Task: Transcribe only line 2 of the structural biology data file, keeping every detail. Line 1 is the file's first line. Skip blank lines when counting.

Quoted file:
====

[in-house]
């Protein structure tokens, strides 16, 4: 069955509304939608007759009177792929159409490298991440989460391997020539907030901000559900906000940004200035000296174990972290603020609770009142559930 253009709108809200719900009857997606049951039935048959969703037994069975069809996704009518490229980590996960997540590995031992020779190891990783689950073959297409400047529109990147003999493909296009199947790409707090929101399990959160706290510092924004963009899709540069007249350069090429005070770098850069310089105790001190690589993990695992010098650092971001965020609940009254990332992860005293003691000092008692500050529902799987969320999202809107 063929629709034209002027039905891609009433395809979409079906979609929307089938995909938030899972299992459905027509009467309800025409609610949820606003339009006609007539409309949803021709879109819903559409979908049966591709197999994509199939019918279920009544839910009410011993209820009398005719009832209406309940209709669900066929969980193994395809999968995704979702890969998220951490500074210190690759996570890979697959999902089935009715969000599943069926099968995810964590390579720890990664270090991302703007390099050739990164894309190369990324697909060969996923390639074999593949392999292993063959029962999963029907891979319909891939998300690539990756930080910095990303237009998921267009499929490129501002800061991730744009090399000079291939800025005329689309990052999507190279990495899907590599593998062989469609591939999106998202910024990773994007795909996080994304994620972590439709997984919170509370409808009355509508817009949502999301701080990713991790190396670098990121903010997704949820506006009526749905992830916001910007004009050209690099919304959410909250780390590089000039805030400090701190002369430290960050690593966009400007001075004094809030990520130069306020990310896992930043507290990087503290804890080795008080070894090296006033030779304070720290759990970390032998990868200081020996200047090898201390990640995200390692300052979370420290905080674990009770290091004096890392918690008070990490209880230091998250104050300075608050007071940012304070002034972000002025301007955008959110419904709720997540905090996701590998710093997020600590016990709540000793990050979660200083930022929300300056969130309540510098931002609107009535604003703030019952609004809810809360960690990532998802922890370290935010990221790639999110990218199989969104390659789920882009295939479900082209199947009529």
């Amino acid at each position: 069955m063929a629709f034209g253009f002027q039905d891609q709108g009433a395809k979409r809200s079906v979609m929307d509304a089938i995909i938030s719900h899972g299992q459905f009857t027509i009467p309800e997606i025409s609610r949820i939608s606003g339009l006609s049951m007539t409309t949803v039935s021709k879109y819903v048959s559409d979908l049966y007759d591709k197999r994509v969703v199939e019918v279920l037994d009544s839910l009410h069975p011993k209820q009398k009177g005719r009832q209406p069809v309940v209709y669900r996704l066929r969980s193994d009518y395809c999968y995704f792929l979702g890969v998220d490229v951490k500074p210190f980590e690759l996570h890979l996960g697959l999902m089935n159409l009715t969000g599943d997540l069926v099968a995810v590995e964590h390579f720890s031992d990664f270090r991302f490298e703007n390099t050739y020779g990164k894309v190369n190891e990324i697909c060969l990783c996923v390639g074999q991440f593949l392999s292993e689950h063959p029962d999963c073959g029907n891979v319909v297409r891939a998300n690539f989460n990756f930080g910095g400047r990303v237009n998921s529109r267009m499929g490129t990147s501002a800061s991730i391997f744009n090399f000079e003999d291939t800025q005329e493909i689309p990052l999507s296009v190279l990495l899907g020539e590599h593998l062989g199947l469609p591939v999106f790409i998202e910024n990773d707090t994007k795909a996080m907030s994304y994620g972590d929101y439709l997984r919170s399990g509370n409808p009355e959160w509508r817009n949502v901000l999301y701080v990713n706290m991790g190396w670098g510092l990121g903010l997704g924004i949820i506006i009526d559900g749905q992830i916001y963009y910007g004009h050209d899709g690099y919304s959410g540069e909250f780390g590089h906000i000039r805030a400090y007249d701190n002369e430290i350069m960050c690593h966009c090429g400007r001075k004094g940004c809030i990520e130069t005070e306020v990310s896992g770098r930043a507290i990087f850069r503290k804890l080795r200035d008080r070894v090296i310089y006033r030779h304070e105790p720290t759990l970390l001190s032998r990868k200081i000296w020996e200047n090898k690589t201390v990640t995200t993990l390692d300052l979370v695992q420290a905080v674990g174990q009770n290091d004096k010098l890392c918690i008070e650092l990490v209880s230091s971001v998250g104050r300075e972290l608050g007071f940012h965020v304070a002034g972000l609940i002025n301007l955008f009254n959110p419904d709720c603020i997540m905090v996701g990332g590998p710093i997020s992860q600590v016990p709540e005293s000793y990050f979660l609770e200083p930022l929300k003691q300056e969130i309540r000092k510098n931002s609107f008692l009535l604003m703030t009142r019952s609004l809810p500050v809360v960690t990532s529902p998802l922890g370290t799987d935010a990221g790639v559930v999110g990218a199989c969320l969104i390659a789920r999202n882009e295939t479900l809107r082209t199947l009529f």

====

């Protein structure tokens, strides 16, 4: 069955509304939608007759009177792929159409490298991440989460391997020539907030901000559900906000940004200035000296174990972290603020609770009142559930 253009709108809200719900009857997606049951039935048959969703037994069975069809996704009518490229980590996960997540590995031992020779190891990783689950073959297409400047529109990147003999493909296009199947790409707090929101399990959160706290510092924004963009899709540069007249350069090429005070770098850069310089105790001190690589993990695992010098650092971001965020609940009254990332992860005293003691000092008692500050529902799987969320999202809107 063929629709034209002027039905891609009433395809979409079906979609929307089938995909938030899972299992459905027509009467309800025409609610949820606003339009006609007539409309949803021709879109819903559409979908049966591709197999994509199939019918279920009544839910009410011993209820009398005719009832209406309940209709669900066929969980193994395809999968995704979702890969998220951490500074210190690759996570890979697959999902089935009715969000599943069926099968995810964590390579720890990664270090991302703007390099050739990164894309190369990324697909060969996923390639074999593949392999292993063959029962999963029907891979319909891939998300690539990756930080910095990303237009998921267009499929490129501002800061991730744009090399000079291939800025005329689309990052999507190279990495899907590599593998062989469609591939999106998202910024990773994007795909996080994304994620972590439709997984919170509370409808009355509508817009949502999301701080990713991790190396670098990121903010997704949820506006009526749905992830916001910007004009050209690099919304959410909250780390590089000039805030400090701190002369430290960050690593966009400007001075004094809030990520130069306020990310896992930043507290990087503290804890080795008080070894090296006033030779304070720290759990970390032998990868200081020996200047090898201390990640995200390692300052979370420290905080674990009770290091004096890392918690008070990490209880230091998250104050300075608050007071940012304070002034972000002025301007955008959110419904709720997540905090996701590998710093997020600590016990709540000793990050979660200083930022929300300056969130309540510098931002609107009535604003703030019952609004809810809360960690990532998802922890370290935010990221790639999110990218199989969104390659789920882009295939479900082209199947009529």